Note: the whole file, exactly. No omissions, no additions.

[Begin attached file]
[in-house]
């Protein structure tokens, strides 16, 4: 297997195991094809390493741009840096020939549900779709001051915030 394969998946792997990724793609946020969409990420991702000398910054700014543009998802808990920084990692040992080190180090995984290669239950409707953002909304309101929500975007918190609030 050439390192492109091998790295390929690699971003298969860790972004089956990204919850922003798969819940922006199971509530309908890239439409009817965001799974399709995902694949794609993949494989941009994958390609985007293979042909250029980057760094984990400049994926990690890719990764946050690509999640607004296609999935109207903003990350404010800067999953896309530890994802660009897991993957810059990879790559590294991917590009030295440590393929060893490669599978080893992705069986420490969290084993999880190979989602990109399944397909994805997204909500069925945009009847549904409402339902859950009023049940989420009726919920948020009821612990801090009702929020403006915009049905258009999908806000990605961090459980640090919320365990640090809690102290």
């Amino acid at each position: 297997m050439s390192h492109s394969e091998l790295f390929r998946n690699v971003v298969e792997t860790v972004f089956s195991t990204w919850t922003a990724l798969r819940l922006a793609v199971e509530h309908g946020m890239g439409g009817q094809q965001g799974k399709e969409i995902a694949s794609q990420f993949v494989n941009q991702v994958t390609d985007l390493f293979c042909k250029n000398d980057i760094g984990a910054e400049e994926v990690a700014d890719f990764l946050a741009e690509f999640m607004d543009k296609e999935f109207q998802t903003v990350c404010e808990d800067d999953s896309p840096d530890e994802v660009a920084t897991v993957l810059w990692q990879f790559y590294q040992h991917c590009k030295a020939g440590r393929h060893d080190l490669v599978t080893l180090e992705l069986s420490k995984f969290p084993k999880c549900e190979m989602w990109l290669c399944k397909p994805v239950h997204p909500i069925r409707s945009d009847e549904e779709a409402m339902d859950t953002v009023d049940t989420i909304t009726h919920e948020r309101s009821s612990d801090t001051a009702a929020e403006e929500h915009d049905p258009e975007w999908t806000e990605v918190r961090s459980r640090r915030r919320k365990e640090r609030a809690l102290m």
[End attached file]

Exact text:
[in-house]
């Protein structure tokens, strides 16, 4: 297997195991094809390493741009840096020939549900779709001051915030 394969998946792997990724793609946020969409990420991702000398910054700014543009998802808990920084990692040992080190180090995984290669239950409707953002909304309101929500975007918190609030 050439390192492109091998790295390929690699971003298969860790972004089956990204919850922003798969819940922006199971509530309908890239439409009817965001799974399709995902694949794609993949494989941009994958390609985007293979042909250029980057760094984990400049994926990690890719990764946050690509999640607004296609999935109207903003990350404010800067999953896309530890994802660009897991993957810059990879790559590294991917590009030295440590393929060893490669599978080893992705069986420490969290084993999880190979989602990109399944397909994805997204909500069925945009009847549904409402339902859950009023049940989420009726919920948020009821612990801090009702929020403006915009049905258009999908806000990605961090459980640090919320365990640090809690102290």
């Amino acid at each position: 297997m050439s390192h492109s394969e091998l790295f390929r998946n690699v971003v298969e792997t860790v972004f089956s195991t990204w919850t922003a990724l798969r819940l922006a793609v199971e509530h309908g946020m890239g439409g009817q094809q965001g799974k399709e969409i995902a694949s794609q990420f993949v494989n941009q991702v994958t390609d985007l390493f293979c042909k250029n000398d980057i760094g984990a910054e400049e994926v990690a700014d890719f990764l946050a741009e690509f999640m607004d543009k296609e999935f109207q998802t903003v990350c404010e808990d800067d999953s896309p840096d530890e994802v660009a920084t897991v993957l810059w990692q990879f790559y590294q040992h991917c590009k030295a020939g440590r393929h060893d080190l490669v599978t080893l180090e992705l069986s420490k995984f969290p084993k999880c549900e190979m989602w990109l290669c399944k397909p994805v239950h997204p909500i069925r409707s945009d009847e549904e779709a409402m339902d859950t953002v009023d049940t989420i909304t009726h919920e948020r309101s009821s612990d801090t001051a009702a929020e403006e929500h915009d049905p258009e975007w999908t806000e990605v918190r961090s459980r640090r915030r919320k365990e640090r609030a809690l102290m």